When they start talking about transistors in terms of only a handful of molecules in size, I begin to wonder about what new and quirky quantum physics is going to come into play.
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December 26, 2011 2:59:44 PM

Well, the industry had the means to switch over to either graphene, diamonds, or even 'hybrids' of all those materials over a decade ago.
Graphene was actually first 'thought' (at least by mainstream views) as a silicon replacement.

Realistically, we could have had quantum computers by now in the market.
Consumer grade tech is about 5 to 6 decades behind 'actual' technological progress.
Majority of these 'inventions' are just yet another way to keep recycling same or similar computing methods without having to switch to an entirely new system (one of the issues why they don't want to do it is because software development is abysmal... so even if they put out a quantum computer out into the open today -which they probably can, writing the software for it is a different story).

All of this is yet another method to gear up more money. Nothing else.
Otherwise, we'd be long past this level.
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December 26, 2011 5:03:24 PM

I have not doubt that scientists will eventually discover a suitable replacement for silicon.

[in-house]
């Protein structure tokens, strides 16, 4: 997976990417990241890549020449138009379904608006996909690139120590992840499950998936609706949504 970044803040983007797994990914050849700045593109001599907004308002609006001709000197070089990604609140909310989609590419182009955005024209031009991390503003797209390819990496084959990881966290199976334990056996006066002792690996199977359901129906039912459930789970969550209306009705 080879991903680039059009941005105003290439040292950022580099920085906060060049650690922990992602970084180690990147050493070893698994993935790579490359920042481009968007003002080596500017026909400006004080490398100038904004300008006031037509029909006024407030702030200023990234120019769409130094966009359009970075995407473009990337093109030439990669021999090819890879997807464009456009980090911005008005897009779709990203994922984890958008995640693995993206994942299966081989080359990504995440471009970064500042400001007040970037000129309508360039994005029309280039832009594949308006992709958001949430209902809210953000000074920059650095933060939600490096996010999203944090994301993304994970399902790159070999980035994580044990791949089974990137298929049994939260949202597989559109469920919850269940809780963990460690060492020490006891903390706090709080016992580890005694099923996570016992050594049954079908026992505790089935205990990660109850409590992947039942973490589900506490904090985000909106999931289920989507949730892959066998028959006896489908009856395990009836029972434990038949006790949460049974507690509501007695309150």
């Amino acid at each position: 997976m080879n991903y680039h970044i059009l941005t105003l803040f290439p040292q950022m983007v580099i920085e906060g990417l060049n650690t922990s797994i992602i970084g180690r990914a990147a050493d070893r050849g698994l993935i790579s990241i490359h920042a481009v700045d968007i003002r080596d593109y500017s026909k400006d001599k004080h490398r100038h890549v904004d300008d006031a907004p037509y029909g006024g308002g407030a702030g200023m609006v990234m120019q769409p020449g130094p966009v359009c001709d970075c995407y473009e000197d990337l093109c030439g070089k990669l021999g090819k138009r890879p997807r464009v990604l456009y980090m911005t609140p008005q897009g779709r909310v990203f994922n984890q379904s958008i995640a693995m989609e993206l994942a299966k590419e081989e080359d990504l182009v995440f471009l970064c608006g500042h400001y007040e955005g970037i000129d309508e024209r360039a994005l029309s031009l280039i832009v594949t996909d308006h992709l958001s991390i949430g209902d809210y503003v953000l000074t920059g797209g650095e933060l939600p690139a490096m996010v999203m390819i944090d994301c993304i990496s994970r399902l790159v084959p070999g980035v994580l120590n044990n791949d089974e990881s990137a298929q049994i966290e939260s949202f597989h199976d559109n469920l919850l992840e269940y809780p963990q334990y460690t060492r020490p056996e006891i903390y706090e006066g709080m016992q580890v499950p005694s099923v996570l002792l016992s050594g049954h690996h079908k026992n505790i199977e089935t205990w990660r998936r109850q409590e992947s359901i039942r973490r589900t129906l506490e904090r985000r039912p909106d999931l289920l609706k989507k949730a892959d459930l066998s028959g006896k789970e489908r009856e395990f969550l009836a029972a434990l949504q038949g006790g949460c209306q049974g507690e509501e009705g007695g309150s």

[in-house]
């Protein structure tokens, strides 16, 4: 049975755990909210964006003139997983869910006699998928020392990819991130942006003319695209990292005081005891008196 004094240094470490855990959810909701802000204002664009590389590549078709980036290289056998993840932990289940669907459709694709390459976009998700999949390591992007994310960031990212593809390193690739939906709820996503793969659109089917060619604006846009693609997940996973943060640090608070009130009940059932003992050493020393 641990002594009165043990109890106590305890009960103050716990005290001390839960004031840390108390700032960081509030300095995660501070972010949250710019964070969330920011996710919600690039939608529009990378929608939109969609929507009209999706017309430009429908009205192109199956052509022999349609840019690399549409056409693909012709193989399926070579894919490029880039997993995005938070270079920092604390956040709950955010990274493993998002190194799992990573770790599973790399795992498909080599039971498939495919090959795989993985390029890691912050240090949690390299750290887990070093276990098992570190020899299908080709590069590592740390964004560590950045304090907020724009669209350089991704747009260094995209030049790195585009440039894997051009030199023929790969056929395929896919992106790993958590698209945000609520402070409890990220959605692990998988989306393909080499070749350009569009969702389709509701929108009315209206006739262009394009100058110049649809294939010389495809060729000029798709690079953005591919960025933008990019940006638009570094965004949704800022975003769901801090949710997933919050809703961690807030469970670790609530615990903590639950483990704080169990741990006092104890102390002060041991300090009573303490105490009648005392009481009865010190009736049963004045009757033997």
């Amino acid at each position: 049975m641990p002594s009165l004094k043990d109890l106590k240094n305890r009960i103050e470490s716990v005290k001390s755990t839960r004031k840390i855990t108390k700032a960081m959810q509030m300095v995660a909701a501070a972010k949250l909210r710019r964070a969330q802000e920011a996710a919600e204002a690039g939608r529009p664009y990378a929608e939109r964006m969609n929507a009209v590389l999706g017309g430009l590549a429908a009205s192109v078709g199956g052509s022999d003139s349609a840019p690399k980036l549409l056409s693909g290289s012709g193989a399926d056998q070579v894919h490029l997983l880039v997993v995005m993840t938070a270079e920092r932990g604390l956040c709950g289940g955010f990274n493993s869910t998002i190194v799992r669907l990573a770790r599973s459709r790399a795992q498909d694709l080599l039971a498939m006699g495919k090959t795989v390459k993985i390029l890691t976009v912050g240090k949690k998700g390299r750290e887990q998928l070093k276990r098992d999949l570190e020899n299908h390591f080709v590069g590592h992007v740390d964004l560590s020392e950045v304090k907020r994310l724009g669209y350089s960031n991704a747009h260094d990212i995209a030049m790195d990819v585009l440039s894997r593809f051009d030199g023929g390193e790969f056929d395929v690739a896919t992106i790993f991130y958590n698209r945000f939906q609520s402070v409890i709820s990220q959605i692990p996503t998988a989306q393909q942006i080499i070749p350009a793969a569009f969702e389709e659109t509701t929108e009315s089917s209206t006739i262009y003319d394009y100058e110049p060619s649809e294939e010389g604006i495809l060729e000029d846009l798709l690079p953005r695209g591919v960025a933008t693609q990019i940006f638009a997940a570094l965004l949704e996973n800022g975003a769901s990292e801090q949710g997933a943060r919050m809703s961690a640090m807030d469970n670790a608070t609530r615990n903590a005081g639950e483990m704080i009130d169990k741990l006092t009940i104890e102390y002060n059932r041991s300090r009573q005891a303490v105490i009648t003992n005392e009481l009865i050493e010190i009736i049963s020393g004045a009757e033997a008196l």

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December 26, 2011 5:59:59 PM

What's the difference between molybdenum and molybdenite? Molybdenum is in my engine oil as an emergency anti-wear additive (graphite) and it's in my multivitamin apparently too.
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December 26, 2011 10:12:34 PM

deksmanWell, the industry had the means to switch over to either graphene, diamonds, or even 'hybrids' of all those materials over a decade ago.Graphene was actually first 'thought' (at least by mainstream views) as a silicon replacement.Realistically, we could have had quantum computers by now in the market.Consumer grade tech is about 5 to 6 decades behind 'actual' technological progress.Majority of these 'inventions' are just yet another way to keep recycling same or similar computing methods without having to switch to an entirely new system (one of the issues why they don't want to do it is because software development is abysmal... so even if they put out a quantum computer out into the open today -which they probably can, writing the software for it is a different story).All of this is yet another method to gear up more money. Nothing else.Otherwise, we'd be long past this level.